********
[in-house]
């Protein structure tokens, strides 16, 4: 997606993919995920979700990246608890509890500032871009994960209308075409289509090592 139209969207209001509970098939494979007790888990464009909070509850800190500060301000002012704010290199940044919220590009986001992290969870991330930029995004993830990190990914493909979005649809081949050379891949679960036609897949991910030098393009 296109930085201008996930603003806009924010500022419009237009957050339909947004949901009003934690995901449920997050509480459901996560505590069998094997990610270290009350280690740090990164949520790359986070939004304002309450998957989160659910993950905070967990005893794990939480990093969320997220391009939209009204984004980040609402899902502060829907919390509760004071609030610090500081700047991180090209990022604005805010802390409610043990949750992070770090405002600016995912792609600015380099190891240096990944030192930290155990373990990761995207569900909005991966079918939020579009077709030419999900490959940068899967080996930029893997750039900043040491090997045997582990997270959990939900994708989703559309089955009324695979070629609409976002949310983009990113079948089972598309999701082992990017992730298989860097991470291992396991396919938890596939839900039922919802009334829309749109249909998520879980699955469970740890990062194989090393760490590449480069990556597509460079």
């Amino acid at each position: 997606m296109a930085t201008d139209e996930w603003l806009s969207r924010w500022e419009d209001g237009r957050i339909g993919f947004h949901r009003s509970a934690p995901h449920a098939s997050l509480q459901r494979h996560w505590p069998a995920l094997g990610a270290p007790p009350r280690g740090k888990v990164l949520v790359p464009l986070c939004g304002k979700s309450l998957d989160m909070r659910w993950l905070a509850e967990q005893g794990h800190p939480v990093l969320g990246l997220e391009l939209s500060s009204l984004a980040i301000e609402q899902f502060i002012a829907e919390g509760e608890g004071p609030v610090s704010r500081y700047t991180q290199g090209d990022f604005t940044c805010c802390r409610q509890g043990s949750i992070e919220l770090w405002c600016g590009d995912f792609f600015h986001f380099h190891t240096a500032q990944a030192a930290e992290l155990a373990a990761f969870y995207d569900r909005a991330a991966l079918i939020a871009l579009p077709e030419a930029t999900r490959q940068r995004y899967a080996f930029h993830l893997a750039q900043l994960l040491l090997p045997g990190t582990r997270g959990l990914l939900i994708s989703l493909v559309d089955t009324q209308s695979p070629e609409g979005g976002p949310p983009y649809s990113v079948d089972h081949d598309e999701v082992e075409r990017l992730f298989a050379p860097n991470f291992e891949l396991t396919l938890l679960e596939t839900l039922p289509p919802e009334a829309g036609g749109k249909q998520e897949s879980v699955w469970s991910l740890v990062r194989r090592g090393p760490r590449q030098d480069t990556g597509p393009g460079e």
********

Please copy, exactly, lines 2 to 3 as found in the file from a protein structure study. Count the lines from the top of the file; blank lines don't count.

């Protein structure tokens, strides 16, 4: 997606993919995920979700990246608890509890500032871009994960209308075409289509090592 139209969207209001509970098939494979007790888990464009909070509850800190500060301000002012704010290199940044919220590009986001992290969870991330930029995004993830990190990914493909979005649809081949050379891949679960036609897949991910030098393009 296109930085201008996930603003806009924010500022419009237009957050339909947004949901009003934690995901449920997050509480459901996560505590069998094997990610270290009350280690740090990164949520790359986070939004304002309450998957989160659910993950905070967990005893794990939480990093969320997220391009939209009204984004980040609402899902502060829907919390509760004071609030610090500081700047991180090209990022604005805010802390409610043990949750992070770090405002600016995912792609600015380099190891240096990944030192930290155990373990990761995207569900909005991966079918939020579009077709030419999900490959940068899967080996930029893997750039900043040491090997045997582990997270959990939900994708989703559309089955009324695979070629609409976002949310983009990113079948089972598309999701082992990017992730298989860097991470291992396991396919938890596939839900039922919802009334829309749109249909998520879980699955469970740890990062194989090393760490590449480069990556597509460079």
């Amino acid at each position: 997606m296109a930085t201008d139209e996930w603003l806009s969207r924010w500022e419009d209001g237009r957050i339909g993919f947004h949901r009003s509970a934690p995901h449920a098939s997050l509480q459901r494979h996560w505590p069998a995920l094997g990610a270290p007790p009350r280690g740090k888990v990164l949520v790359p464009l986070c939004g304002k979700s309450l998957d989160m909070r659910w993950l905070a509850e967990q005893g794990h800190p939480v990093l969320g990246l997220e391009l939209s500060s009204l984004a980040i301000e609402q899902f502060i002012a829907e919390g509760e608890g004071p609030v610090s704010r500081y700047t991180q290199g090209d990022f604005t940044c805010c802390r409610q509890g043990s949750i992070e919220l770090w405002c600016g590009d995912f792609f600015h986001f380099h190891t240096a500032q990944a030192a930290e992290l155990a373990a990761f969870y995207d569900r909005a991330a991966l079918i939020a871009l579009p077709e030419a930029t999900r490959q940068r995004y899967a080996f930029h993830l893997a750039q900043l994960l040491l090997p045997g990190t582990r997270g959990l990914l939900i994708s989703l493909v559309d089955t009324q209308s695979p070629e609409g979005g976002p949310p983009y649809s990113v079948d089972h081949d598309e999701v082992e075409r990017l992730f298989a050379p860097n991470f291992e891949l396991t396919l938890l679960e596939t839900l039922p289509p919802e009334a829309g036609g749109k249909q998520e897949s879980v699955w469970s991910l740890v990062r194989r090592g090393p760490r590449q030098d480069t990556g597509p393009g460079e």